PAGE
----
Figure 9.5 Multiple successful pregnancies in a splenectomized patient with PK deficiency. Transfusion was required during pregnancy (p) and before surgery (st, sterilization) and during infection (u, urinary tract infection; s, sepsis).

have been detected. Gallstones are common in PK deficiency and may lead to bouts of cholecystitis and biliary colic (Figure 9.6). Jaundice may also be increased by administration of drugs that affect bile excretion. As with other cases of congenital haemolytic anaemias with extravascular haemolysis, excess iron accumulation may occasionally develop even in the absence of transfusion or co-inheritance of a haemochromatosis gene.

The spleen is usually palpable in cases where there is significant haemolysis, although in milder cases, it may be evident only by using ultrasound or other imaging techniques.

Pyruvate kinase deficiency is not associated with abnormalities of other tissues, as the deficient enzyme is unique to the red cells, but occasionally individuals are seen with associated abnormalities due to deletions within chromosome 1, close to the PK gene.

Laboratory diagnosis

The blood count reveals a normochromic anaemia with reti-culocytosis, sometimes producing a slight macrocytosis. An increased mean cell Hb concentration (MCHC) is occasion ally seen in severe cases as a result of dehydration brought about by ATP deficiency. This dehydration also produces the characteristic spur cells or acanthocytes seen on the blood film (Figure 9.7a and b). Apart from the spur cells (which are not specific) and the very large reticulocytosis post splenectomy (Figure 9.7c), there is nothing to distinguish PK deficiency from other causes of CNSHA.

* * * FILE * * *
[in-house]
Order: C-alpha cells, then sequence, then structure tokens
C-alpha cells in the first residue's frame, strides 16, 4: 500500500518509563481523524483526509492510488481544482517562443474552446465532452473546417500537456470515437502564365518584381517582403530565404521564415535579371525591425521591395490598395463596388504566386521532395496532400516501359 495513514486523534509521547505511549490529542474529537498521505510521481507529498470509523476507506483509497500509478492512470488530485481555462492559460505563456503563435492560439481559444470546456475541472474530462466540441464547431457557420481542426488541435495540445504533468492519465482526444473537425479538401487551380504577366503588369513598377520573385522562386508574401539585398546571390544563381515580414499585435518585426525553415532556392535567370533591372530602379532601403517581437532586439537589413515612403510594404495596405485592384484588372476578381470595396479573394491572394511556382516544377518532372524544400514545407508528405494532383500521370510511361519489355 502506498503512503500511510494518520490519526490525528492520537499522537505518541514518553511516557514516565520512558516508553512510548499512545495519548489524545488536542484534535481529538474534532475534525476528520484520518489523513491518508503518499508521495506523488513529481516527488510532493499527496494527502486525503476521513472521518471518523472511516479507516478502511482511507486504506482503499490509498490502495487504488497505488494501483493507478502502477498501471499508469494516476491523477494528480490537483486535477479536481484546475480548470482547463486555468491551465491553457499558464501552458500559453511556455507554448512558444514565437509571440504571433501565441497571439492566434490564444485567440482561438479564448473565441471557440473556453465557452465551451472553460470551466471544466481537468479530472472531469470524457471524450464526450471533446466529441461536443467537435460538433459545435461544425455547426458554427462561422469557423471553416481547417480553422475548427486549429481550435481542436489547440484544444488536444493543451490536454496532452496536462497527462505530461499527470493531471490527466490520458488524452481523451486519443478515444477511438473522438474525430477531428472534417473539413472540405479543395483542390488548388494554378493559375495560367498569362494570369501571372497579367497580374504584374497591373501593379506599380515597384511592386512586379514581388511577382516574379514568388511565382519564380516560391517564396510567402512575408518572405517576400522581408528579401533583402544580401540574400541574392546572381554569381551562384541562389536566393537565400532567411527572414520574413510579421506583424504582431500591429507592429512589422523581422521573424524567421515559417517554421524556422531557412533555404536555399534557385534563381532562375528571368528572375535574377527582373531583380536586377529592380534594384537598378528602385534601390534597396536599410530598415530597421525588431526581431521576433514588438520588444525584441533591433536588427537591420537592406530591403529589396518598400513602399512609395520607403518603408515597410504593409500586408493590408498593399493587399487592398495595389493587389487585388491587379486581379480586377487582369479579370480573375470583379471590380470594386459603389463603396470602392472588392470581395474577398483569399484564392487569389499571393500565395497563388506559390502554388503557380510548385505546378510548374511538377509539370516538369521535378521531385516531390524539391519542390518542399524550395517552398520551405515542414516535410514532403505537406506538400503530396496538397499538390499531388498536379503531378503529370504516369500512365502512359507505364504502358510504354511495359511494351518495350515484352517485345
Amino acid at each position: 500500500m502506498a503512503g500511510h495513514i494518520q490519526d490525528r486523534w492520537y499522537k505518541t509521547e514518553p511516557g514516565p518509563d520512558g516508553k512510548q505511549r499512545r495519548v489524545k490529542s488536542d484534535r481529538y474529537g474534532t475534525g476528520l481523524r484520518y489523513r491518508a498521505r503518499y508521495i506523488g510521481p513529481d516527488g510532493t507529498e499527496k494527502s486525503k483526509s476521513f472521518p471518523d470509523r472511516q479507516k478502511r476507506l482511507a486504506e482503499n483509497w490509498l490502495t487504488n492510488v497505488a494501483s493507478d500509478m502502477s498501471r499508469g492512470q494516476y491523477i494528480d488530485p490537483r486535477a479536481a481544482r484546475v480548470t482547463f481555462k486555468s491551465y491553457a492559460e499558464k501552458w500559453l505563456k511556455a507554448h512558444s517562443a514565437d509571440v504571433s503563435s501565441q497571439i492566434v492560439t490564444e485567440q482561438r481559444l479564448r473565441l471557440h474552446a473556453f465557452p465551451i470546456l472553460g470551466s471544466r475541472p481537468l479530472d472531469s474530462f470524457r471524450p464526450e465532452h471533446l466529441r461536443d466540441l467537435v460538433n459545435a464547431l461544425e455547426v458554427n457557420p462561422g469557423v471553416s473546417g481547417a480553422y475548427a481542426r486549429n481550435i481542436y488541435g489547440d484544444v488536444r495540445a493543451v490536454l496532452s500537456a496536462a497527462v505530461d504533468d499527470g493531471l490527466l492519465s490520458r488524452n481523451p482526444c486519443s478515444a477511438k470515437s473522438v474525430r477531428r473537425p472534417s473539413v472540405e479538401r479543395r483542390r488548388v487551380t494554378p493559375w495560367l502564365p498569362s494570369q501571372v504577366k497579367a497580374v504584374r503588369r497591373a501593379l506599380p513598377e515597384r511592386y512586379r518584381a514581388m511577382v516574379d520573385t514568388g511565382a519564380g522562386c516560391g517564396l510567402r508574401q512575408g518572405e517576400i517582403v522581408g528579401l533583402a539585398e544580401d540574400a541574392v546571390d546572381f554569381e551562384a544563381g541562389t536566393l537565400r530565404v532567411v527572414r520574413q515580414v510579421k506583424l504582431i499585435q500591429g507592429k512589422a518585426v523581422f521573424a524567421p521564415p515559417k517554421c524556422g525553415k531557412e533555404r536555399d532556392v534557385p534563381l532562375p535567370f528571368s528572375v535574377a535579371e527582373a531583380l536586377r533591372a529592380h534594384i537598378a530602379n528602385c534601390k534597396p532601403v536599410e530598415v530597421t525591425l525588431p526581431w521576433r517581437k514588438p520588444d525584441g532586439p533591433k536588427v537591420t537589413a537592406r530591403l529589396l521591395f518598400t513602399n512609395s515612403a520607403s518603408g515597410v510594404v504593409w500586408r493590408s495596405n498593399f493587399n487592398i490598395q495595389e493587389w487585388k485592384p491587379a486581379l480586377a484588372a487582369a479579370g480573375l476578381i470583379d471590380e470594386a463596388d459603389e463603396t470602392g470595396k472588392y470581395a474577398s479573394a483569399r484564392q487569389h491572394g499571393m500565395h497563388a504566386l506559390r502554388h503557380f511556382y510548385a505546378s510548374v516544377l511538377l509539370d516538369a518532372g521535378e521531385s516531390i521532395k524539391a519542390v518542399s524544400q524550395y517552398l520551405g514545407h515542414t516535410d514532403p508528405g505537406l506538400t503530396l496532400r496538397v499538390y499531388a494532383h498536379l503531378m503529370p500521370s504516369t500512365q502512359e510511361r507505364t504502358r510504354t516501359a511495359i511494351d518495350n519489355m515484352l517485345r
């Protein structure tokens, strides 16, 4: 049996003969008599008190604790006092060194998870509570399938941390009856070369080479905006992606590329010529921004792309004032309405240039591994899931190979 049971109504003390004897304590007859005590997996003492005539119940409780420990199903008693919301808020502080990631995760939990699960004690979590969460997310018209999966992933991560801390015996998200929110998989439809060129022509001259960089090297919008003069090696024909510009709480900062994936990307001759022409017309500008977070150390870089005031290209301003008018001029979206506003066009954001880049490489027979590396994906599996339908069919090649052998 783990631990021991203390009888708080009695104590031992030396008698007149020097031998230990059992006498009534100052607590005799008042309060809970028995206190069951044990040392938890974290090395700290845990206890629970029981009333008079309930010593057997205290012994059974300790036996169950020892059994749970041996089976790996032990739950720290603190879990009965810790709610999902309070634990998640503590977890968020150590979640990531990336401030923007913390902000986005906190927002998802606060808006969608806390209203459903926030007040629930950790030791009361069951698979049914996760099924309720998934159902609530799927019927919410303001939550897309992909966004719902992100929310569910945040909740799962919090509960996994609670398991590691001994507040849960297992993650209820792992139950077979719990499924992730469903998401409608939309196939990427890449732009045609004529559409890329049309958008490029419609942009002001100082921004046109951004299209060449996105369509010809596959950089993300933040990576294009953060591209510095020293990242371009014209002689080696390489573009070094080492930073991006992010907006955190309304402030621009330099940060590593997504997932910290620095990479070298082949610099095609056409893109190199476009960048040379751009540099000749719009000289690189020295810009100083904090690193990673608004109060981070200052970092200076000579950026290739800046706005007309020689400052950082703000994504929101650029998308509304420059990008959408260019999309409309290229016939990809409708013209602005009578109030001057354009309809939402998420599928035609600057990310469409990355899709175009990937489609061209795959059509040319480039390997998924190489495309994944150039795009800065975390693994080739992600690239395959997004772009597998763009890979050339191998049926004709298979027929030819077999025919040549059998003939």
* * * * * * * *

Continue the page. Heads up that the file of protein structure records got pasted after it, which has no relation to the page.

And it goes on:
The autohaemolysis test, involving the incubation of defib-rinated red cells with and without glucose for 48 h at 37°C, has traditionally been used for screening tests. The haemolysis in the unfortified aliquot is uncorrected by the addition of glucose (type II). The test is not specific and has mainly been abandoned in favour of the enzyme assay.

The definitive diagnosis depends on the analysis of enzyme activity and kinetics, although the finding of an elevated 2,3-DPG level (2-3 times normal) may be a useful pointer. Characterization of the enzyme requires measurement of maximal activation under optimal conditions (Vmax), kinetic studies to determine substrate(s) concentration at which the enzyme shows 50% Vmax (Km), thermal stability, pH optimum and

Figure 9.6 Plain radiograph of a patient with PK deficiency , showing a calcified gall bladder with mixed calcified pigment stones as a result of repeated attacks of inflammatory cholecystitis.

Figure 9.6 Plain radiograph of a patient with PK deficiency , showing a calcified gall bladder with mixed calcified pigment stones as a result of repeated attacks of inflammatory cholecystitis.